Even though it would be nice, the reality is that many people who are interested in photography do not have the financial means to purchase expensive software to edit or retouch their pictures. And in some cases, they don’t have the time to do some of the necessary but tedious tasks without the help of automation.
These three FREE web-based tools can be a big help.
Can’t afford Photoshop or similar applications? Don’t want to have to deal with downloading big programs like GIMP? The Pixlr tool allows you to do all the basics and a lot more in your browser. It’s powerful and relatively easy to use with a professional feel layout.
Even though LunaPic is a bit less user-friendly, it’s still fairly easy to work with and gives people the ability to make all sort of filter adjustments and more. It’s like some of the filtering apps available for your phone but generally less generic and more powerful.
Resizer: Bulk Resize Photos
There are a bunch of reasons why you might need to resize photos to make the smaller. After all, if you all posting them online it’s not always a brilliant idea to have them in full resolution. You can use this to quickly resize any number of pictures.
With the exception of some rather snarky photography purists, many people like the idea of spot color photographs. And while there are many ways to get this done, some either involve expensive software or a level of expertise that takes a long time to attain. However, there is a simple and decent option for anyone that owns an Android smart phone or device.
The Color Touch application is free and allows easy adjustment.
Here is a promo sample from the app’s page.
Unless photography is our full-time occupation, and even if it is, many of us cannot afford to own a studio space. Sure, we can rent as needed. But if you have the space and aren’t opposed to having clients come to your home, you can easily set up a nice, professional studio without paying a bundle.
Here’s the basics of what you need:
You can either order some or make your own. I would suggest getting or designing at least 3, a black, a grey or white and one molted color blue or grey.
If you get steady lights it will be cheaper and you won’t need any triggers or sync tools. If you want to go a little more expensive, you can get strobe units for a reasonable price so long as you aren’t looking for the big brands.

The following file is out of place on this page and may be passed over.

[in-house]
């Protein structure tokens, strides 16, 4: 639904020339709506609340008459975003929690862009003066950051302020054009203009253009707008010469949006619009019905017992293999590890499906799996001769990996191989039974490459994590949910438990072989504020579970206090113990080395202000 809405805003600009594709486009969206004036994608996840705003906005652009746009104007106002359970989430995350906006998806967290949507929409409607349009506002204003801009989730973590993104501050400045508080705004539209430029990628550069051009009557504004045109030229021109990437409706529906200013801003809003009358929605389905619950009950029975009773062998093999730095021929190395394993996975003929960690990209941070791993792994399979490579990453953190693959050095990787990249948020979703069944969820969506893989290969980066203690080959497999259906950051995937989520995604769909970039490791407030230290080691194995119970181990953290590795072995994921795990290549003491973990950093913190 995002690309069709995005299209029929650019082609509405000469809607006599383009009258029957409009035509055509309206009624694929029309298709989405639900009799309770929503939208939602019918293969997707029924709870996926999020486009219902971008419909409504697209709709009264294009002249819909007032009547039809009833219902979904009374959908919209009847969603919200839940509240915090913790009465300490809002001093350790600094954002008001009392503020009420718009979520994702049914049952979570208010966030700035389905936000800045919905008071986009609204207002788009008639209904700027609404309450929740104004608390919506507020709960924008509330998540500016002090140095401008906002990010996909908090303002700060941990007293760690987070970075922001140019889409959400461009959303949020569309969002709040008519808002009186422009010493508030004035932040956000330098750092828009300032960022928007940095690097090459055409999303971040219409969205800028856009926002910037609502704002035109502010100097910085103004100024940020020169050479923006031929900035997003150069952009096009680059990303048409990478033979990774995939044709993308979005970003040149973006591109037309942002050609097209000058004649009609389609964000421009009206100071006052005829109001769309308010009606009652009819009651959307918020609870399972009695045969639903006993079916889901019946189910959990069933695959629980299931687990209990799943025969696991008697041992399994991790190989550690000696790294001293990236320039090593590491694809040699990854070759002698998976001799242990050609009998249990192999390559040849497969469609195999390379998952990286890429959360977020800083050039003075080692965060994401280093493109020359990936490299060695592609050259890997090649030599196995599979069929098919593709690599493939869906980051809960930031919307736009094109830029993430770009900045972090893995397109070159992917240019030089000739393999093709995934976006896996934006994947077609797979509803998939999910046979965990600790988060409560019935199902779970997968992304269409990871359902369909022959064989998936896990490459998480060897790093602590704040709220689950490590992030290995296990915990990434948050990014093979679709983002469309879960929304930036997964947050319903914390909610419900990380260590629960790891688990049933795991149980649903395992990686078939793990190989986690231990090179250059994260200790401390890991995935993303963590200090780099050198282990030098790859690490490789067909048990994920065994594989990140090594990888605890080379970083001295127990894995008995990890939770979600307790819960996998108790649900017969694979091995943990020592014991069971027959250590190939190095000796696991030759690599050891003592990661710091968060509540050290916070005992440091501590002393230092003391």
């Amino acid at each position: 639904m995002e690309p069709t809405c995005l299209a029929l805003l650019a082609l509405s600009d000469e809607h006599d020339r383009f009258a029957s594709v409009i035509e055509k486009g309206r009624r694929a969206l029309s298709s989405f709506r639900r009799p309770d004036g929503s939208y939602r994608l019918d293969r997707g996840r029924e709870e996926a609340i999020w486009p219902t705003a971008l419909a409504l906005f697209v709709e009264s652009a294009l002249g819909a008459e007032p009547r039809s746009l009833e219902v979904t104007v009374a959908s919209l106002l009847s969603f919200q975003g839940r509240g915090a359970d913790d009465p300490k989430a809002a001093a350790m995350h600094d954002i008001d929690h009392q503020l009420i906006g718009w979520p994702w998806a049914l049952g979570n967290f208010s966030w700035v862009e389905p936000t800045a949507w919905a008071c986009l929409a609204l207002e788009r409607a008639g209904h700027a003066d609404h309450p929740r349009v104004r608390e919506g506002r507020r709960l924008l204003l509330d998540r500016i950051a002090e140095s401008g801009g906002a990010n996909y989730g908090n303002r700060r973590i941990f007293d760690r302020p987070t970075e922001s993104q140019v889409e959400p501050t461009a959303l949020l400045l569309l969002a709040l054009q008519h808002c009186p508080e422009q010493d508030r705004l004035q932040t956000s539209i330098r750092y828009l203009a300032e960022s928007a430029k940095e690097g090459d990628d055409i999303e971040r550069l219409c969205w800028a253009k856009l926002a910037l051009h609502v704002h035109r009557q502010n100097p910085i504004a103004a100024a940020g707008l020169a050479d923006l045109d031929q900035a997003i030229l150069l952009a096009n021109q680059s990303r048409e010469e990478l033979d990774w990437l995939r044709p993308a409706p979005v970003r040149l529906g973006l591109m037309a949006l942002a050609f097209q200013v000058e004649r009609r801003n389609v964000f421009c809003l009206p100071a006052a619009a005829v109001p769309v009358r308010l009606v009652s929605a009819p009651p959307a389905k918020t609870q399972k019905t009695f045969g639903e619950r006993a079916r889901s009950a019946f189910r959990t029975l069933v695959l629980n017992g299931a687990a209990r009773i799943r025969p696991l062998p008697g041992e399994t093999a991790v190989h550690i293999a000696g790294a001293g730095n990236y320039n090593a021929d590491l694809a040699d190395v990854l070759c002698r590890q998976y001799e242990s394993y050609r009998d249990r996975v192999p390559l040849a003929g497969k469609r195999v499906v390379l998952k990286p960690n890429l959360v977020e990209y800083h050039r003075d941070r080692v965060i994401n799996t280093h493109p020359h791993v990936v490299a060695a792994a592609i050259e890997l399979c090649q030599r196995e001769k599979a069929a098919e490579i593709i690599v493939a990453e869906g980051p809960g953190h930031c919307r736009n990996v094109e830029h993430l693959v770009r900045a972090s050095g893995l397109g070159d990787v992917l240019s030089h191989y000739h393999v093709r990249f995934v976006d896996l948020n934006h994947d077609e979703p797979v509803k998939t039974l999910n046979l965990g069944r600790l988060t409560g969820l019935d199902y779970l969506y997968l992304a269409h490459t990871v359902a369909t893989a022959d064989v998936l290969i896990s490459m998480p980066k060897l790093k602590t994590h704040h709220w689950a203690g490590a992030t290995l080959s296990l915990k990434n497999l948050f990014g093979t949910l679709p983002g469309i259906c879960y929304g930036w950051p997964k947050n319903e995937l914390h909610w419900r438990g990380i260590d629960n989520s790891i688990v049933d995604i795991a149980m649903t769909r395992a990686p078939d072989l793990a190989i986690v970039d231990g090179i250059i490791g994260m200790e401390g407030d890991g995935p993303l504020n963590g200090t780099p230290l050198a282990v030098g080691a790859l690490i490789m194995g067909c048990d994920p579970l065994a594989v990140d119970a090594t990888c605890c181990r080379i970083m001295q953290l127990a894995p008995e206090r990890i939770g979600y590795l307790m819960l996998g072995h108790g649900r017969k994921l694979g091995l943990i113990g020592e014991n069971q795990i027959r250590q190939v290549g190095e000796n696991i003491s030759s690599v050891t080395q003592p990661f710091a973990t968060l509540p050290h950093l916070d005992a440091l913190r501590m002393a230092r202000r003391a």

These are more affordable than soft boxes and basically do the same thing. They also come with some lighting units as part of the deal.
You can check out my upcoming book on how to make your own reflectors, diffusers, product setup and more. I’ll be sure to let you know when it is out.
Every person who is passionate about his or her photos will undoubtedly want o make them the best they can. This typically involves some photography editing. However, we can run the risk of over-editing if we are not careful.
The sample here has the real edit on the right and an exaggerated spin on it on the left to prove the point. The second shot is more natural and real while the first is over-saturated and doesn’t see nearly as genuine.
Here are a few things you can avoid to help prevent excess edits:
1 . Keep saturation as low as you can while still adding that vibrancy.
2 . Keep small imperfections so the subject doesn’t look fake.
3. Don’t do anything to adjust weight that distorts the people in the shot.
4. Be careful if you change a background.
There are typically two types of people two model, those who do it on a freelance or independent basis and those who are represented by some sort of agency.
When it comes to a photographer choosing who to work with, this can make a massive difference.
My preference, having worked with both, is to go with the freelancers as much as possible. Here’s why:
1. Less hoops to jump through for booking
2. You’re going to find more variety in look and style
3. More options for being creative in you work
4. Less overall red tape
Many artists tend to specialize in one medium, and sometimes even a subgroup within that. Jessi Pettit is not one of those artists. You can see her work under the name CLR SPLSH Designs which includes some unique abstract photography along with colorful and vibrant painted works.
Here are some samples of her work:
To say Dan Brook enjoys art would be understating things to an extreme degree. While he works primarily as a political science professor in California, he also has engaged in a series of projects doing everything from photography to writing literature.
One of his really unique writings is a publication entitled “Daydreaming in Kyoto” which is mentioned on his Smashwords page as showing “this magical city through evocative and provocative haiku and photographs.”
Check it out when you have a chance.